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Dallas Fast Food Workers Strike, Demand $15 An Hour

(credit: KTVT/KTXA) Bud Gillett
Bud is the most veteran reporter at CBS 11 News with 42 years in m...
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DALLAS (CBSDFW.COM) – Fast food workers walked out of restaurants across the country – from Los Angeles to New York, from Denver to Dallas, and nearly 60 cities in between.

Workers staged protests to demand $15 an hour.  Many of them start at minimum wage, which is $7.25 an hour.

Picketers hit two restaurants in Dallas, one during the lunch hour, another at breakfast.

One of them, Gwendolyn McBride, says she’s been working for minimum wage for 3 ½ years and can barely survive.

Another protestor, Victoria Price, says even as McDonald’s shift manager she only makes $7.80 an hour.

“It’s depressing, it’s like a slap in our face because the owners do not come in and do the work. We do the work for them.”

Police were called during both the morning and lunch hour protests because demonstrators attempted to block customers.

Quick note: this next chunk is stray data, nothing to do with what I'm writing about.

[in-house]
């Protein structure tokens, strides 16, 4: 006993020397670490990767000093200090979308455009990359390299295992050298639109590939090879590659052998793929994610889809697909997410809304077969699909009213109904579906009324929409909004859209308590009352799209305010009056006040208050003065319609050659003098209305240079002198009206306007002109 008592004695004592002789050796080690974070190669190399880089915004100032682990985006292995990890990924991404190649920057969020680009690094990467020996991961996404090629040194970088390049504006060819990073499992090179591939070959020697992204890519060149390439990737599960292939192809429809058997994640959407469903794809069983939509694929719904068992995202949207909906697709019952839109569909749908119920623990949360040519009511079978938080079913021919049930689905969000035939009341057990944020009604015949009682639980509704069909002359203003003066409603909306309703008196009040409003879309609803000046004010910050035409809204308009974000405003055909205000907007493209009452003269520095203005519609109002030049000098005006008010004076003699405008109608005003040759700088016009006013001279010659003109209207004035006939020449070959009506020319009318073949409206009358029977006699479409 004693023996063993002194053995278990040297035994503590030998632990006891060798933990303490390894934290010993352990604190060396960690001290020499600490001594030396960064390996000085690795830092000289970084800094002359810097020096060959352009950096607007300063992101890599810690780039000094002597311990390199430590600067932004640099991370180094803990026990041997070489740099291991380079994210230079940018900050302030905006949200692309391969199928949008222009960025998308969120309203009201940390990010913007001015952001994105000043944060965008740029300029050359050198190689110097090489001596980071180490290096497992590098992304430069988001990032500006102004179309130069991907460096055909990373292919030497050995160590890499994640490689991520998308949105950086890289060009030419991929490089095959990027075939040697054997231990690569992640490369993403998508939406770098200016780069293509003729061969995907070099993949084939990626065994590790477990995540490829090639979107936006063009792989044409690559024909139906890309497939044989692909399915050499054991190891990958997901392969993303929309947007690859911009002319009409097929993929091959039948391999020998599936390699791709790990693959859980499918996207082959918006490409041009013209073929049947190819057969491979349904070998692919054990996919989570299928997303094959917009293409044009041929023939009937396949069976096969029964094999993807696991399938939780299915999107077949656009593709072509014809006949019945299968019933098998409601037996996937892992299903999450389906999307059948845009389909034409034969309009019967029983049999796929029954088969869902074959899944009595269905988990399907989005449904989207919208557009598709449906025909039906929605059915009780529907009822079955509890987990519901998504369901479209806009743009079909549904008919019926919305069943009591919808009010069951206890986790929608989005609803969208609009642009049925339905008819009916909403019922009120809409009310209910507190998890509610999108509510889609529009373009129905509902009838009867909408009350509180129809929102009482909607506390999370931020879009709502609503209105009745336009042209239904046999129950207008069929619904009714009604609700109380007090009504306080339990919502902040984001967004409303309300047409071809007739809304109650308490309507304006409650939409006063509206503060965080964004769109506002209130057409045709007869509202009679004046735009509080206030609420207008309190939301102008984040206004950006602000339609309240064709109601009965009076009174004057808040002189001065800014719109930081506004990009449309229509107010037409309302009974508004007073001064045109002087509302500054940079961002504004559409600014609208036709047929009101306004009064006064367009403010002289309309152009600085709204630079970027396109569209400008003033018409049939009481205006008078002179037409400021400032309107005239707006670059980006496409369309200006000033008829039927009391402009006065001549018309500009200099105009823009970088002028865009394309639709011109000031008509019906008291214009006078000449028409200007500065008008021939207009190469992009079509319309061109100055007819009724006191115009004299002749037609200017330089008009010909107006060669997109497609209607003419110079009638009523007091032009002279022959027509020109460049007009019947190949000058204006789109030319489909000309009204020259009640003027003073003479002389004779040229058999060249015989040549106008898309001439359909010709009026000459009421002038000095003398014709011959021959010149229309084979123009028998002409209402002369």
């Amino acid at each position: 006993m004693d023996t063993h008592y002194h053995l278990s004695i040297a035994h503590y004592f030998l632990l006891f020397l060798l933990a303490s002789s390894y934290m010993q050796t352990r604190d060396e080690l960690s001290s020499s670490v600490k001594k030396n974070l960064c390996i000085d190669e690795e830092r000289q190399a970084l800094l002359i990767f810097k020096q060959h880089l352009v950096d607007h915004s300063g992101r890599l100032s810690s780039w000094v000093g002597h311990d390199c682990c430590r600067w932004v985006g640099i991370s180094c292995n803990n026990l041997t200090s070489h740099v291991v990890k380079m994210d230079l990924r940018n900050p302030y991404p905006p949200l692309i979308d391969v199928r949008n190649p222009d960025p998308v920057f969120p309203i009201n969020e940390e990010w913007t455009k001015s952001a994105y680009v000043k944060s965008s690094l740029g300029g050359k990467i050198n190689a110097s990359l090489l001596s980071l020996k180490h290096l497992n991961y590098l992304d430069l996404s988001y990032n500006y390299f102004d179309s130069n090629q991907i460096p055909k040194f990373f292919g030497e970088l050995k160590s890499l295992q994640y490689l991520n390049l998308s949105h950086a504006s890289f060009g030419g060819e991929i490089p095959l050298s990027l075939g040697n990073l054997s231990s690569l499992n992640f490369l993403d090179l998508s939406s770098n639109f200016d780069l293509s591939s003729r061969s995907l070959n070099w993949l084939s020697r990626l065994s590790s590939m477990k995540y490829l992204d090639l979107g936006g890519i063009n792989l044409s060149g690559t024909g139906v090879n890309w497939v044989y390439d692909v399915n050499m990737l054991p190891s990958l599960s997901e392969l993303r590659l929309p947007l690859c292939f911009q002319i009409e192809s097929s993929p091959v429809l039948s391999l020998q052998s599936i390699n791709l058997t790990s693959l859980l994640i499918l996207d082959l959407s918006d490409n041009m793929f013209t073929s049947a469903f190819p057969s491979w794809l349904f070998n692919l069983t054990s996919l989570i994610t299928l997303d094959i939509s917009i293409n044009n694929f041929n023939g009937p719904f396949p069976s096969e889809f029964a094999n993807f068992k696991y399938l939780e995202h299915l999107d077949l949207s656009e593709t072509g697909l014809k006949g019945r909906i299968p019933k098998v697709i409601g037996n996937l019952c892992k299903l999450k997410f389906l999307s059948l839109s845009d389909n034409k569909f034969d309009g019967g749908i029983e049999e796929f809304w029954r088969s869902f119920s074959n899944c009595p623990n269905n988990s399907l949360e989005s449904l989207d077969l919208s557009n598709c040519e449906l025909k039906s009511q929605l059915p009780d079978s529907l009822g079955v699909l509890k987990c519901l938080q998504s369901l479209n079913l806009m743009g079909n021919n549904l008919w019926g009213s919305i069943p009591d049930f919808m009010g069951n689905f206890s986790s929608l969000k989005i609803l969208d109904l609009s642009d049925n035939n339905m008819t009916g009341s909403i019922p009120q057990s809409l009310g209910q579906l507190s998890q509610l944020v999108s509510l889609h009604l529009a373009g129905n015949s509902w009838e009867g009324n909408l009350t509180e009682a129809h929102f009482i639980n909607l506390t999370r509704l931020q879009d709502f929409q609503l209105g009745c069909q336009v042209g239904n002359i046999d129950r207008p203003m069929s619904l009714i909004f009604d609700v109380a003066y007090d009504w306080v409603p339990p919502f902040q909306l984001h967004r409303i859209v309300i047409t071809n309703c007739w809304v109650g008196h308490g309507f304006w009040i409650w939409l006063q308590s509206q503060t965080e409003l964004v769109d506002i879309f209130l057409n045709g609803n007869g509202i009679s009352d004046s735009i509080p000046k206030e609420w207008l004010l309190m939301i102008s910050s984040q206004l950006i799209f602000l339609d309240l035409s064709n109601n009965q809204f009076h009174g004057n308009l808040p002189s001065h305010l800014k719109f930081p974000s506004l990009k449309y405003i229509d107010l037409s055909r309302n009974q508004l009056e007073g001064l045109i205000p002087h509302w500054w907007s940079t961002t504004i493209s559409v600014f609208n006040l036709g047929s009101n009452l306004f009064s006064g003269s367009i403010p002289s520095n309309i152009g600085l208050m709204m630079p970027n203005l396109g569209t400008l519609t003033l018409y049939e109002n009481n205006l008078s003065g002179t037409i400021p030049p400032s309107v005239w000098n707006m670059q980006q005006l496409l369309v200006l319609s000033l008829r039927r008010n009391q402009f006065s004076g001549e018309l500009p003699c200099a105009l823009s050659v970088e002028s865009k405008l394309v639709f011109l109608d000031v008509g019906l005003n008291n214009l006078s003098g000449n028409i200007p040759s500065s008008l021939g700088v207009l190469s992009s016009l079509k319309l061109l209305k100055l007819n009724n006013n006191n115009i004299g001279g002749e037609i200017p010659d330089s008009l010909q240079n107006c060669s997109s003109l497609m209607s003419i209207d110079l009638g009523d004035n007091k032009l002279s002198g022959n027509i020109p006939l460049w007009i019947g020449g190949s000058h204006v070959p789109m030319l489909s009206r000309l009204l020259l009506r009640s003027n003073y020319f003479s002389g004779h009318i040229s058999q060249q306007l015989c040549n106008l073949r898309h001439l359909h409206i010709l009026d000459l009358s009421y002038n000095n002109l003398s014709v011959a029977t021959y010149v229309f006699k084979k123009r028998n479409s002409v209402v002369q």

Some customers like John Wilder were incensed by the interruption.

“Go to school, go to college. There’s people out there that ain’t making nothing, you know? That are living better than these people. It’s pathetic.”

The two protests were coordinated through the Houston-based Texas Organizing Project and attracted local activists and politicians, including State Rep. Boberto Alonso (D) from Grand Prairie.

“What we’re asking here today is that workers get paid a fair wage, which is justice,” he said.

Kyle Noonan, a restaurant owner and industry consultant, says he sees both sided of the issue.  He says a 15-dollar wage would hit customers hard.

“The 99-cent value meals would disappear like that. It would become a 15-dollar value meal.”

Noonan says restaurants that don’t serve alcohol operate on a very thin profit margin – and payroll is the largest cost in the food industry.

“Really, the way you minimize that cost more than anything is not having employee turnover. Keeping employees, keeping them happy, keeping them motivated and giving opportunity for growth…if you can do that your costs will go down,” said Noonan.